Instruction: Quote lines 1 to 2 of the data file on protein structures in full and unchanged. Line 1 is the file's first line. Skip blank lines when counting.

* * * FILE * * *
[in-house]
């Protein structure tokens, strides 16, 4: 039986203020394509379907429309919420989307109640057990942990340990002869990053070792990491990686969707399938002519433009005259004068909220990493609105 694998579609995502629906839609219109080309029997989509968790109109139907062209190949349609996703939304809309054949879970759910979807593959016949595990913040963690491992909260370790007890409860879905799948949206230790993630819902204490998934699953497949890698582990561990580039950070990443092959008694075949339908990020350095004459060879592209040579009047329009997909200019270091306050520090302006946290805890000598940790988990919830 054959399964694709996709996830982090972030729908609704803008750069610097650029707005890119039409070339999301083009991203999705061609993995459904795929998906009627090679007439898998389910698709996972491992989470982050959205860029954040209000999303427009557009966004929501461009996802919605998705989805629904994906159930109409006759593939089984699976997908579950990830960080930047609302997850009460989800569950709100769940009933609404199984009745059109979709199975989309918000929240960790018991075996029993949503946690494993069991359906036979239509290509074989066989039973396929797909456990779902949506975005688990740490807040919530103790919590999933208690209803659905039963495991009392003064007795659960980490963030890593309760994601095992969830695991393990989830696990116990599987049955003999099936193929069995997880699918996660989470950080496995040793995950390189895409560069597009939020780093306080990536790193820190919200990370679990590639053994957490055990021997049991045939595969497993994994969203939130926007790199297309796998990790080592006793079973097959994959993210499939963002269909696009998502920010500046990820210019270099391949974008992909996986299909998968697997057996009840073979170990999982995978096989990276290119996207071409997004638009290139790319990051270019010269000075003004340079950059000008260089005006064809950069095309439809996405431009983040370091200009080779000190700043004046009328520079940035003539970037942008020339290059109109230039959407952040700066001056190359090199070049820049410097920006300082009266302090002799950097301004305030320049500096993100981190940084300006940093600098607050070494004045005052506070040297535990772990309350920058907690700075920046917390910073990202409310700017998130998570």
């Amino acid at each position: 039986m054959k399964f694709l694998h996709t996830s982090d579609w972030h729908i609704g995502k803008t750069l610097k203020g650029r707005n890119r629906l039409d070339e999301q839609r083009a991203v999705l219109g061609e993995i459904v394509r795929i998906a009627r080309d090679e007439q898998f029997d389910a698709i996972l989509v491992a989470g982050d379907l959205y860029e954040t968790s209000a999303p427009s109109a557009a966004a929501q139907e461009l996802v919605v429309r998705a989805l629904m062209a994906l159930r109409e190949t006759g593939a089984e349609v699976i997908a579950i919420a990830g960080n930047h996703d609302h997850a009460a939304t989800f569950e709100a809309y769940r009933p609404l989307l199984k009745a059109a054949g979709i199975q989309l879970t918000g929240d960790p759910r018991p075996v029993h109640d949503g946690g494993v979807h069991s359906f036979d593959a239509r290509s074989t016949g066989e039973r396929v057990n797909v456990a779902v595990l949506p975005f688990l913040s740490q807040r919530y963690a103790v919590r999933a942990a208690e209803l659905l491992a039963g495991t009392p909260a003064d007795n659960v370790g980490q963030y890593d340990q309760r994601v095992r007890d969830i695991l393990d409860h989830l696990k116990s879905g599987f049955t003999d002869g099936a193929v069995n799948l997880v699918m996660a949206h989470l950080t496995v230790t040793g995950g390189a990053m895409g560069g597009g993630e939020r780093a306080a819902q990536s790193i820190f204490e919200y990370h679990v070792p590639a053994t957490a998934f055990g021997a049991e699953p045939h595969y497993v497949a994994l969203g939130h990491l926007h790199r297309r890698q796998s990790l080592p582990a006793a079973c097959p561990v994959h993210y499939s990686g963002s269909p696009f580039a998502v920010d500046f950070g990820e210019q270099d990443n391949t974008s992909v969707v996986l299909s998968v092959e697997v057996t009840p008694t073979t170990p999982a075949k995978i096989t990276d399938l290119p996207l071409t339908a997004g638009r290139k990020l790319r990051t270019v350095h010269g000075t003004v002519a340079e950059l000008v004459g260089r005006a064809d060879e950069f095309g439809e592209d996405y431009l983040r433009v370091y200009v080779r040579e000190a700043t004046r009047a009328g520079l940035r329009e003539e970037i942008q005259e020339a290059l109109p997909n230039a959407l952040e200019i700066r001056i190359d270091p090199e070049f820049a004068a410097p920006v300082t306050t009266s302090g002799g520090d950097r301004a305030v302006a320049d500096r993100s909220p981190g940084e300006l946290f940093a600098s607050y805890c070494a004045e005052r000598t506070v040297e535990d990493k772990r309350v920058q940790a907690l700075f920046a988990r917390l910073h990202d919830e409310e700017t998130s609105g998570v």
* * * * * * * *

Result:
[in-house]
């Protein structure tokens, strides 16, 4: 039986203020394509379907429309919420989307109640057990942990340990002869990053070792990491990686969707399938002519433009005259004068909220990493609105 694998579609995502629906839609219109080309029997989509968790109109139907062209190949349609996703939304809309054949879970759910979807593959016949595990913040963690491992909260370790007890409860879905799948949206230790993630819902204490998934699953497949890698582990561990580039950070990443092959008694075949339908990020350095004459060879592209040579009047329009997909200019270091306050520090302006946290805890000598940790988990919830 054959399964694709996709996830982090972030729908609704803008750069610097650029707005890119039409070339999301083009991203999705061609993995459904795929998906009627090679007439898998389910698709996972491992989470982050959205860029954040209000999303427009557009966004929501461009996802919605998705989805629904994906159930109409006759593939089984699976997908579950990830960080930047609302997850009460989800569950709100769940009933609404199984009745059109979709199975989309918000929240960790018991075996029993949503946690494993069991359906036979239509290509074989066989039973396929797909456990779902949506975005688990740490807040919530103790919590999933208690209803659905039963495991009392003064007795659960980490963030890593309760994601095992969830695991393990989830696990116990599987049955003999099936193929069995997880699918996660989470950080496995040793995950390189895409560069597009939020780093306080990536790193820190919200990370679990590639053994957490055990021997049991045939595969497993994994969203939130926007790199297309796998990790080592006793079973097959994959993210499939963002269909696009998502920010500046990820210019270099391949974008992909996986299909998968697997057996009840073979170990999982995978096989990276290119996207071409997004638009290139790319990051270019010269000075003004340079950059000008260089005006064809950069095309439809996405431009983040370091200009080779000190700043004046009328520079940035003539970037942008020339290059109109230039959407952040700066001056190359090199070049820049410097920006300082009266302090002799950097301004305030320049500096993100981190940084300006940093600098607050070494004045005052506070040297535990772990309350920058907690700075920046917390910073990202409310700017998130998570």